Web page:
In part one of this series we created a new method within in the commerce API to accept a simplified JSON format. In this, the second part, we will create a Azure function to call the new method.

This is a simple example, its purpose is to show how you can use the commerce engine proxy within Azure functions to meet many integration requirements. As Azure functions now support timed executions, they can even be used to replace asynchronous or “timed” integration batch jobs.

For example, you can use Azure functions to read product update messages from a message bus or SQL table, translate them and call the commerce API to update product and or variant pricing or inventory levels.

This post covers the following :-

  1. Creation of a HTTPTrigger Azure Function i.e. it will be executed from a HTTP call (from a browser in this example)
  2. How to execute and debug the function locally
  3. Referencing the commerce proxy from the Azure function project
  4. How to authenticate against the commerce engine via a x509 certificate from the Azure Function.
  5. How to format the JSON and make the call to new engine method

Step 1 – Create a project

The process for creating a new Azure function is widely documented online so not going to cover this here. You can follow this tutorial to get a Azure function project setup. Once you have this working go to step 2.

Step 2 – Rebuild engine proxy

As we have added a new method to the engine in the first post, we must rebuild the proxy so we can use it from our new Azure function

  • From within the commerce engine SDK folder open the commerce proxy project. For example, “C:\Git\Examples\Sitecore\Commerce\9.0.3\Sitecore.Commerce.Engine.SDK.2.4.43\src\Sitecore.Commerce.ServiceProxy”.
  • Under connected services, select “CommerceShops”, right click and select “Update OData connected service”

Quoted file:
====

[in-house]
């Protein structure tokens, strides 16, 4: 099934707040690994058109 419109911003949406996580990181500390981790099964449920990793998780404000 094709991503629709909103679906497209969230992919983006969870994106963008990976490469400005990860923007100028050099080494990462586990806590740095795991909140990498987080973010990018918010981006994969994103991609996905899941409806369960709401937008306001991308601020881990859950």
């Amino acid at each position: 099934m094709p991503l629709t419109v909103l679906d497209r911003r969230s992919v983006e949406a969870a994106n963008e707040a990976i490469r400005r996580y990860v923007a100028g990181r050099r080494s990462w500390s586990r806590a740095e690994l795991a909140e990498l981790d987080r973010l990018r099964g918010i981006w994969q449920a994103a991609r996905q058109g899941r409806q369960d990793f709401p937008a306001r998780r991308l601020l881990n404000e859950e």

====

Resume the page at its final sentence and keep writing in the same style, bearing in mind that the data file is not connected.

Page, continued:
• Should see the following screen, hit finish. Ensure you have correct URL to your commerce engine. Repeat for “CommerceOps”.

Step 2 – Create the Function

Here we will create the new function and write the code to call the commerce API and authenticate using the x509 certificate.

  • Add a reference to the proxy you just rebuilt in step 1 i.e. “Sitecore.Commerce.ServiceProxy”. You will find it in the bin of the proxy project.
  • Add a reference to Sitecore.Kernel.dll from either your site bin or the Nuget feed.
  • Right click on your Azure function project and select “Add”
  • Select “Azure Function” and “HTTP Trigger” (no parameters)
  • Give it the name “CreateProductRequest”
  • Paste the following code and replace your namespace etc
  • To the local.settings.json add the following settings
  • Change the settings to reflect your environment. Pay special attention to the thumbprint. This should be the thumbprint of your x509 certificate.

The code above extracts the certificate from the cert store converts it to a base 64 string and adds it to the header of the call. Note that the certificate is the same certificate that Sitecore CMS uses to call the engine. The name of this certificate if you are using a one box (developer) install is usually named “storefront.engine”.

As Azure does not have “LocalMachine” store location, you will need to change the code to use the personal store i.e. “CurrentUser” before publishing to Azure.

var x509Store = new X509Store(StoreName.My,StoreLocation.LocalMachine);

Step 3 – Test locally

  • Build the solution and hit start
  • The Azure function tools should open a console and start listening on a specific port
  • Using a browser or Postman execute the new function using the following URL for example (replace your port if need be)
http://localhost:7071/api/CreateProductRequest?productid=AwesomeProduct2&price=320.21

To see if the product was created successfully, use postman to execute the standard commerce postman command “SellableItems”. You should see your new SellableItem in the list.

https://localhost:5000/api/SellableItems